Jax Aubrey is pretty much a normal kid. I mean, sure, his parents are dead and he’s raised by Riley Pendare, who’s hardly out of high school. Other than that, he’s normal, right? Wrong. Completely, horribly wrong.
The day after Jax turns thirteen, he finds the world empty of people. No one at all. Naturally, Jax thinks it the zombie apocalypse and breaks into a Walmart to get a stash of food. The next day, it’s like nothing ever happened. Everything is back to normal, except for the mysterious break-in at the Walmart. No one knows what happened – except Jax.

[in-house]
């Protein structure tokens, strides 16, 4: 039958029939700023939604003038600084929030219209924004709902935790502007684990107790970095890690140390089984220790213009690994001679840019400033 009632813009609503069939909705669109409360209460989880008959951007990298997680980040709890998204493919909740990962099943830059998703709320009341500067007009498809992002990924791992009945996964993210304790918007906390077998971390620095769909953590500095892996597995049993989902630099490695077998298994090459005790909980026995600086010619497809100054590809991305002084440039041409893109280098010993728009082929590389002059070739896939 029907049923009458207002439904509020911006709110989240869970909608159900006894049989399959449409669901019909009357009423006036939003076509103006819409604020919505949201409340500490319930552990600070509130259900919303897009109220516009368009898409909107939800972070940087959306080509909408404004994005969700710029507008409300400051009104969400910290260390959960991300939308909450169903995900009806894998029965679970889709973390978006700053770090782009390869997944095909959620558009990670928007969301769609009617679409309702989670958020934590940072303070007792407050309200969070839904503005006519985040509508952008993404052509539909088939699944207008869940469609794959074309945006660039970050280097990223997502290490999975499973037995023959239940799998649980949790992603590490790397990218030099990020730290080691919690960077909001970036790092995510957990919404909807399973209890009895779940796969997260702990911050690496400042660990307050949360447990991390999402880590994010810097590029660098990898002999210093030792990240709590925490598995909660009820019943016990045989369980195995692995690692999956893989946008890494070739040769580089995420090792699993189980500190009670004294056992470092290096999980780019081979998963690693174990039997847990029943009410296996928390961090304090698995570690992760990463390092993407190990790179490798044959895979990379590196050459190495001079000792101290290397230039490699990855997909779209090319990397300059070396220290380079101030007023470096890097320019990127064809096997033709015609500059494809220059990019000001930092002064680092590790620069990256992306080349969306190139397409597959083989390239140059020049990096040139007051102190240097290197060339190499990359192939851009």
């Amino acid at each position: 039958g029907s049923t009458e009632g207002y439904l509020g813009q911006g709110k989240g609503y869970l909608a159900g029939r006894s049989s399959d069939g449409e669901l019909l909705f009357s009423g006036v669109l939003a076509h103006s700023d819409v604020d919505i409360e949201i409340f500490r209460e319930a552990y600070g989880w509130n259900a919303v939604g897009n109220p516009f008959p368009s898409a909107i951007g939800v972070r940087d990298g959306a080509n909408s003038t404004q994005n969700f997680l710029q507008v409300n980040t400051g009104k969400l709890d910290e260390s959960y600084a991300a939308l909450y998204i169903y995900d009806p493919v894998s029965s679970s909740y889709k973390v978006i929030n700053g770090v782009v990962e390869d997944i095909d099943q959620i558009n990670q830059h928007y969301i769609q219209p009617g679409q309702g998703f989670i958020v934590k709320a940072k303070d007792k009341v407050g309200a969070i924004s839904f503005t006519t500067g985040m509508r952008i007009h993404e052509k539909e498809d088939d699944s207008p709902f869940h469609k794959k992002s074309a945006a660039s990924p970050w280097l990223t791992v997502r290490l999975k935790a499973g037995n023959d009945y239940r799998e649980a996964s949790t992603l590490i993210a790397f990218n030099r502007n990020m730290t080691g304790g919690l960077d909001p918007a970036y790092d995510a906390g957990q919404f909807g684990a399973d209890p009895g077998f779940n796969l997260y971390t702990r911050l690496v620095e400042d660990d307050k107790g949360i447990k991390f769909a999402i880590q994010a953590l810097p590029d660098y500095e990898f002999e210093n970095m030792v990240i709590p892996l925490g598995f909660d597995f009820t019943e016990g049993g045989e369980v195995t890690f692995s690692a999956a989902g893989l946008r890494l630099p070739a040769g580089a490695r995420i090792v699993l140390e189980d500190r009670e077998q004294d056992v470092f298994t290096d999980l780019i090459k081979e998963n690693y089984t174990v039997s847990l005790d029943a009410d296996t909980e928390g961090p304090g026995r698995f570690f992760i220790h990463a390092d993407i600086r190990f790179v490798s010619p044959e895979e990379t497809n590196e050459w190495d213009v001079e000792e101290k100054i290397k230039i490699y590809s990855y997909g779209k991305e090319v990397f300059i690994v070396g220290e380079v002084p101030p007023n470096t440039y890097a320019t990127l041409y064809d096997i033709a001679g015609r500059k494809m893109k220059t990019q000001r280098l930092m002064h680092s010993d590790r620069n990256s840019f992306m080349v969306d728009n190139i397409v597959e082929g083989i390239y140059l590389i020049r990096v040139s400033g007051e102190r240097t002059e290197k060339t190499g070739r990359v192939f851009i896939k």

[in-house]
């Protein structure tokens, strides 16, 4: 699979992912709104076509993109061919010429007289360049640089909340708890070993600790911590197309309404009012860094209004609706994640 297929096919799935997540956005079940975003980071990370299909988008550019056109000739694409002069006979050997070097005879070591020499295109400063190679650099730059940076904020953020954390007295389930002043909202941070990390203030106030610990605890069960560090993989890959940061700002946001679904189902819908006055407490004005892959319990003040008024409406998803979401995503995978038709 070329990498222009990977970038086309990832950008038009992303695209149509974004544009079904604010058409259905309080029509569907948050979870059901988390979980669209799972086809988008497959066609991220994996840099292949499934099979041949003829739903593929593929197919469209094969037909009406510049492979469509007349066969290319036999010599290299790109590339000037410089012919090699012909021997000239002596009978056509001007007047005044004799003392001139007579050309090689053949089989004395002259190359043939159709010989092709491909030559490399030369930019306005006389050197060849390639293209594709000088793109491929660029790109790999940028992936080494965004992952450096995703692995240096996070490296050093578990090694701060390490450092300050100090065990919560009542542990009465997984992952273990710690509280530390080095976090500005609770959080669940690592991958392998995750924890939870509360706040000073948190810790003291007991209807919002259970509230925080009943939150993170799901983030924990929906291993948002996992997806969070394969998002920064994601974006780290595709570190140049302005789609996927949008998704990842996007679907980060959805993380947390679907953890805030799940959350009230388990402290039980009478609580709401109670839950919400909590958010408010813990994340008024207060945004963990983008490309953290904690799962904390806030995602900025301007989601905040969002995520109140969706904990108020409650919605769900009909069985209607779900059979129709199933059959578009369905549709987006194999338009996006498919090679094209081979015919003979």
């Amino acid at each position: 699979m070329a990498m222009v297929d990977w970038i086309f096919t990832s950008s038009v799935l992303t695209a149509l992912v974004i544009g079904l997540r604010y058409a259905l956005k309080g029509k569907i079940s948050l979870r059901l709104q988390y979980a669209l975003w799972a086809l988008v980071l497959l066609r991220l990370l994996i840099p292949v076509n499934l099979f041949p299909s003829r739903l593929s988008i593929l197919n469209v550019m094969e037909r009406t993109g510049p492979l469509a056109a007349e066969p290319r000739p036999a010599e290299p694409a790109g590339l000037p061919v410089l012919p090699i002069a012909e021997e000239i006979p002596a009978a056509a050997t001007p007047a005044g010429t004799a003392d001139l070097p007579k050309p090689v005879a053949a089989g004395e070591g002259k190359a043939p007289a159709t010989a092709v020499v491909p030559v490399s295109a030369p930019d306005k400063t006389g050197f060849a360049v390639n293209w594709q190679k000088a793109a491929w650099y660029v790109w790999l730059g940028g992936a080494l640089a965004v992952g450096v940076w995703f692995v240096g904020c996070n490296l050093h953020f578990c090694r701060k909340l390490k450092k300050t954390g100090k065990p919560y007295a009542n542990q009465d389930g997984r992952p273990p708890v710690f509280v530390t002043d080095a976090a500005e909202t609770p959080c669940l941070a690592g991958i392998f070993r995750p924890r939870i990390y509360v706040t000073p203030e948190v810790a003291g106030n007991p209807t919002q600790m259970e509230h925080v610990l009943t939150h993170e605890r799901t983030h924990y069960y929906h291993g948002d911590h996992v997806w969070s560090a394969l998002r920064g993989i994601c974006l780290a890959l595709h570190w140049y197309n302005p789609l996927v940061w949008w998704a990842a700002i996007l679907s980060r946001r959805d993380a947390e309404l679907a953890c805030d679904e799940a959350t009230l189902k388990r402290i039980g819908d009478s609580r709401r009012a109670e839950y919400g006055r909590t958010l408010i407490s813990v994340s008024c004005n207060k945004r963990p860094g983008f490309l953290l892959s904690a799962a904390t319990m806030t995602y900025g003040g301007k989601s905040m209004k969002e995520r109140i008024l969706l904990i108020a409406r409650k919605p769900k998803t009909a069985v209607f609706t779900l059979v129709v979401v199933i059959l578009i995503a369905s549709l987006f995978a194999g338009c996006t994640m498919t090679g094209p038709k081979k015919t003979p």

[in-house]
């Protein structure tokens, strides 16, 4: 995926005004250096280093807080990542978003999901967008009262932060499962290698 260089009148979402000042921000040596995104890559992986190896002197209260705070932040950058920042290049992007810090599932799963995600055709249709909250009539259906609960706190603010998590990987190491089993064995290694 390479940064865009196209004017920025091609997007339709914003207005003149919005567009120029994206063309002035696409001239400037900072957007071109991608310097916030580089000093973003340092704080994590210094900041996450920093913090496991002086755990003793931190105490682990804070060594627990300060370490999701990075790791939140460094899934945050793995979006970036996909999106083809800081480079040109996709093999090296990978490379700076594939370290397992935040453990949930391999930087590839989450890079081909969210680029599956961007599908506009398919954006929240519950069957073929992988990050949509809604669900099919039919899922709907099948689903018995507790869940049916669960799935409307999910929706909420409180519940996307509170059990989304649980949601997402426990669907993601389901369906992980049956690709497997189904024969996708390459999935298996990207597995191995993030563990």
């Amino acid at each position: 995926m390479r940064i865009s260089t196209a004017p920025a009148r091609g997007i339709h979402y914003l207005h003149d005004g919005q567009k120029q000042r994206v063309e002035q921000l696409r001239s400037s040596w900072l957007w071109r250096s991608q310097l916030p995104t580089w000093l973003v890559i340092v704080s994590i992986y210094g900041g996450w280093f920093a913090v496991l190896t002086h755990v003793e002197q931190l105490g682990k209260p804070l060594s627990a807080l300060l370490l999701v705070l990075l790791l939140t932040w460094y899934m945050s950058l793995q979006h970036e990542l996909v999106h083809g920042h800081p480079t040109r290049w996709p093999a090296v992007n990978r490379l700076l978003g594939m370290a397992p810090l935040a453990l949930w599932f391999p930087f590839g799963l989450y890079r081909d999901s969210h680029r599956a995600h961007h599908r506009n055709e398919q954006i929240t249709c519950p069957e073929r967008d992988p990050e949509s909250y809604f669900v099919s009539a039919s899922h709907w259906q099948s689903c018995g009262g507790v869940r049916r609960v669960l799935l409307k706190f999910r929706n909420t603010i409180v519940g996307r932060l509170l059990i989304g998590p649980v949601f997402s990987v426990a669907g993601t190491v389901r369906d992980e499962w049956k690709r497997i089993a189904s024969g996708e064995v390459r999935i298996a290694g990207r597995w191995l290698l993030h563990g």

As it turns out, Jax and his guardian Riley are Transitioners, which means they experience the extra twenty-four hours between Wednesday and Thursday along with the other seven days of the week. And old Mrs Unger, who thinks she has a ghost living in her house? The ghost is actually Evangeline, who is Kin and only lives in the eighth day. But however awesome that may sound, there are people chasing Evangeline, and the Transitioners are running out of time.
I loved this book because there was so much humor, even though the theme is serious. It also incorporates the mythology of King Arthur and the Round Table, which is not seen as much in literature anymore. The Eighth Day is recommended for kids ages 9+.